U.S. Educational Language Policy
Unlike many other countries, the United States does not have an official national language policy. Educational language policy in the country is largely the result of widely held beliefs and values about immigrants and patriotism. Language policies, implicit or explicit, are used to influence and control social behavior, and the U.S. is no different. Nothing prohibits states from having one or official languages, and a majority of U.S. states have designed English their official language policies. New Mexico and the Common Wealth of Puerto Rico have designated both English and Spanish as co-official languages. The state of Hawaii also has two official languages, English and Hawaiian (ʻŌlelo Hawaiʻi).
Traditionally, the discourse on language policy in the U.S.has been framed as an either-or choice between English and other languages. In schools, the result was an imposition of English language and Anglo culture on minorities, which goes back to the deculturation of American Indians through the system of English-only boarding schools. During World War 1 and the early 1920s, imposition of English-only policies went along with persecution of German speakers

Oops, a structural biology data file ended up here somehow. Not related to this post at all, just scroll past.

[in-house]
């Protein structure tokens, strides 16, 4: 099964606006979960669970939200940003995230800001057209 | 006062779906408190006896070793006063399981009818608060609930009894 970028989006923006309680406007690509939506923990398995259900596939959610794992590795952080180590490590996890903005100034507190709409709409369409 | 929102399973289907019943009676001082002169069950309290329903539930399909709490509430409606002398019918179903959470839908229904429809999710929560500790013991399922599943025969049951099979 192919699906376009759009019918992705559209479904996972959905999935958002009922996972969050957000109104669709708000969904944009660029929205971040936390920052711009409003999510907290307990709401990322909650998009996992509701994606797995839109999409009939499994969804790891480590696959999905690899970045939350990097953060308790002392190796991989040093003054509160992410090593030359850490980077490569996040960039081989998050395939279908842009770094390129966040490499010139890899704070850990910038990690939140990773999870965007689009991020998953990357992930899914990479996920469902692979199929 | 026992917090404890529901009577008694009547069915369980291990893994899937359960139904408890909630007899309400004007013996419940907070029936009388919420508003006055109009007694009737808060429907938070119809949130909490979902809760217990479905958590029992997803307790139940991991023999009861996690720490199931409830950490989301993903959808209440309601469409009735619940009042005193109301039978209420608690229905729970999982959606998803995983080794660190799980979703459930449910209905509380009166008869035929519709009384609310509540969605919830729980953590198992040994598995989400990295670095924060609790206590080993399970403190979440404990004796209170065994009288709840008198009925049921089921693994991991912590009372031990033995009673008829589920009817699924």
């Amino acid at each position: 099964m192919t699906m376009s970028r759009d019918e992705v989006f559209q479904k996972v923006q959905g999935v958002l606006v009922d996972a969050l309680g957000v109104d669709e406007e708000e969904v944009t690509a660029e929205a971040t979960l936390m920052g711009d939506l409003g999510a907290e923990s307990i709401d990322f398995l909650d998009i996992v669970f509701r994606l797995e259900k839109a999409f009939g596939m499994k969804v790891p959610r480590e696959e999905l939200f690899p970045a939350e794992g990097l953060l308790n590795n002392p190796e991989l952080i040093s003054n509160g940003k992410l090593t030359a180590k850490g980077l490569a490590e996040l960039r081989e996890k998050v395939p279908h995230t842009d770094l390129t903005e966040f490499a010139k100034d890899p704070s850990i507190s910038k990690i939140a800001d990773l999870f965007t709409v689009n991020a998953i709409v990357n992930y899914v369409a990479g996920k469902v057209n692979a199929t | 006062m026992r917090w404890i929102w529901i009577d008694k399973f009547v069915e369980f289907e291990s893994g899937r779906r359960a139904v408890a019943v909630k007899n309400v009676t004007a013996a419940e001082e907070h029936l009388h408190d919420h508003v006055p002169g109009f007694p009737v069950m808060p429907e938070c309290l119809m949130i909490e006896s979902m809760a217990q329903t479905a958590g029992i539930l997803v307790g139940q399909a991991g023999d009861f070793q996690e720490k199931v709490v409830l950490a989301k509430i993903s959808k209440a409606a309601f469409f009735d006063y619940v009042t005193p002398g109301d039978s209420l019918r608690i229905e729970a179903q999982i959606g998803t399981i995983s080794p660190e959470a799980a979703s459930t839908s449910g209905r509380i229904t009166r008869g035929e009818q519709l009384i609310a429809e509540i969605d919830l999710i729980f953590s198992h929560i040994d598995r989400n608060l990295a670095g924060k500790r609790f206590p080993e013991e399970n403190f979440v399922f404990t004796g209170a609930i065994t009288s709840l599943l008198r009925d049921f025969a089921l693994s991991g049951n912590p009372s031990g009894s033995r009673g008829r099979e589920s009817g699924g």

For a brief period during the sixties and seventies languages other than English were accommodated in schools. However, since the nineties, the English-only movement has reversed most of those gains, and currently 28 states have English-only policies.
Educational access through English not only ignores the linguistic resources in many immigrant or indigenous communities, but also negatively affects educational equity, achievement, and a sense of identity. Foreign language teaching has generally been restricted to languages useful for defense and intelligence purposes, with foreign language programs delinked from heritage language resources in communities.
In the last decade, we have seen a growth in community schools teaching heritage languages, and in formal dual-language programs. Hopefully this trend will continue and opportunities for developing multilingual competence from an early age will be expanded.
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Edited by Kathryn M. Borman, University of South Florida, Terrence G. Wiley, Center for Applied Linguistics, David R. Garcia, Arizona State University, and Arnold B. Danzig, San José State University
The Center for Applied Linguistics is a nonprofit organization promoting access, equity, and mutual understanding for linguistically and culturally diverse people around the world.